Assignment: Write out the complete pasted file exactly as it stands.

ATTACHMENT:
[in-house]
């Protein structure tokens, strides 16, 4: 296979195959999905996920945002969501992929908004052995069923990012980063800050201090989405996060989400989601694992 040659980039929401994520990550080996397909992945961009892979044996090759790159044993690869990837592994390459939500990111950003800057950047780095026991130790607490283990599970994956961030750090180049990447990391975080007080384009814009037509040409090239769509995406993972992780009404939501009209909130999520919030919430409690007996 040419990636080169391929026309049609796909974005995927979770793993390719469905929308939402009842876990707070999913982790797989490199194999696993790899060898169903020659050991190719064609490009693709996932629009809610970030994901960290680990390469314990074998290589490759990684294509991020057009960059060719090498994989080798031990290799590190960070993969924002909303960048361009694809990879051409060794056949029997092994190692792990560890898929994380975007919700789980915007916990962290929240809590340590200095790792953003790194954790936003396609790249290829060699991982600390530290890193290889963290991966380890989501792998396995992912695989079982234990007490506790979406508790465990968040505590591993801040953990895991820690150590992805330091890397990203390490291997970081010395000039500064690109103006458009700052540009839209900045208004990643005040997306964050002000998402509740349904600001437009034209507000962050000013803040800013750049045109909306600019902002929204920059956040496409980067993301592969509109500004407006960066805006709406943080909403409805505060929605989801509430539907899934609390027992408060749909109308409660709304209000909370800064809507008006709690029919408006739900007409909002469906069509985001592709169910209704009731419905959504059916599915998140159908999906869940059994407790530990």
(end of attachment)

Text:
[in-house]
């Protein structure tokens, strides 16, 4: 296979195959999905996920945002969501992929908004052995069923990012980063800050201090989405996060989400989601694992 040659980039929401994520990550080996397909992945961009892979044996090759790159044993690869990837592994390459939500990111950003800057950047780095026991130790607490283990599970994956961030750090180049990447990391975080007080384009814009037509040409090239769509995406993972992780009404939501009209909130999520919030919430409690007996 040419990636080169391929026309049609796909974005995927979770793993390719469905929308939402009842876990707070999913982790797989490199194999696993790899060898169903020659050991190719064609490009693709996932629009809610970030994901960290680990390469314990074998290589490759990684294509991020057009960059060719090498994989080798031990290799590190960070993969924002909303960048361009694809990879051409060794056949029997092994190692792990560890898929994380975007919700789980915007916990962290929240809590340590200095790792953003790194954790936003396609790249290829060699991982600390530290890193290889963290991966380890989501792998396995992912695989079982234990007490506790979406508790465990968040505590591993801040953990895991820690150590992805330091890397990203390490291997970081010395000039500064690109103006458009700052540009839209900045208004990643005040997306964050002000998402509740349904600001437009034209507000962050000013803040800013750049045109909306600019902002929204920059956040496409980067993301592969509109500004407006960066805006709406943080909403409805505060929605989801509430539907899934609390027992408060749909109308409660709304209000909370800064809507008006709690029919408006739900007409909002469906069509985001592709169910209704009731419905959504059916599915998140159908999906869940059994407790530990």